The floods in
November 2005 were fairly minor and caused no disruption to
road traffic. Nonetheless they flooded the low-lying lands
near the river. These fields were meadows until recent times
- a term which is now not very meaningful to most people. A
meadow was where grass was grown high so that it could be
mown and stored as hay for winter food for livestock. This
was a new technology in the late Saxon period and without it
large numbers of animals would need to be slaughtered before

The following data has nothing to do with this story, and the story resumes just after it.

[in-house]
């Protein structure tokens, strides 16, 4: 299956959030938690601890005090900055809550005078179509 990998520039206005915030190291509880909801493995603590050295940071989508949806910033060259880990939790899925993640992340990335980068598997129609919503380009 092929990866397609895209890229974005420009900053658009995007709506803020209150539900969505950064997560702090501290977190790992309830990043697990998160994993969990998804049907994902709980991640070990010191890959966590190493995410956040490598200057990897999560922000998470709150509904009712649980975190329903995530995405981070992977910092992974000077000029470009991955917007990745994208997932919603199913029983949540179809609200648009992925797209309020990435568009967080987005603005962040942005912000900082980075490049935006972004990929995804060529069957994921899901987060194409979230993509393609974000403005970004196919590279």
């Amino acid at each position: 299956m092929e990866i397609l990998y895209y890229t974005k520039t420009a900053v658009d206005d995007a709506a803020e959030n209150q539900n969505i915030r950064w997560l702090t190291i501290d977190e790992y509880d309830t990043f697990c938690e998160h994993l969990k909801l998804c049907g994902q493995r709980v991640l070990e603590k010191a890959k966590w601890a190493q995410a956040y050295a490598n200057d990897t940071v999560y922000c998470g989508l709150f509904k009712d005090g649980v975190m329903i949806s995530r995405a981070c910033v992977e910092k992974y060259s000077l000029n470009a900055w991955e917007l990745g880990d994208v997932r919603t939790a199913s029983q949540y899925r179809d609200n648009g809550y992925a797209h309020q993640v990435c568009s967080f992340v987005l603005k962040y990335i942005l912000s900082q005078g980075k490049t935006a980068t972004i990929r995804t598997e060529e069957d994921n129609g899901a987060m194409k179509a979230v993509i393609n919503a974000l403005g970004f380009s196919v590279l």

winter as there would be no means of feeding them. It was as
important that livestock were not let into meadows while the
hay was growing as it was that they were not let into fields
where crops for human consumption were growing -
'Little Boy Blue, come blow your horn,
The sheep's in the meadow, the cow's in the corn.'
Pasture was the
term for land where livestock was grazed.
Riverside land was
used for meadows because the winter floods would
provide nutrients which encouraged growth.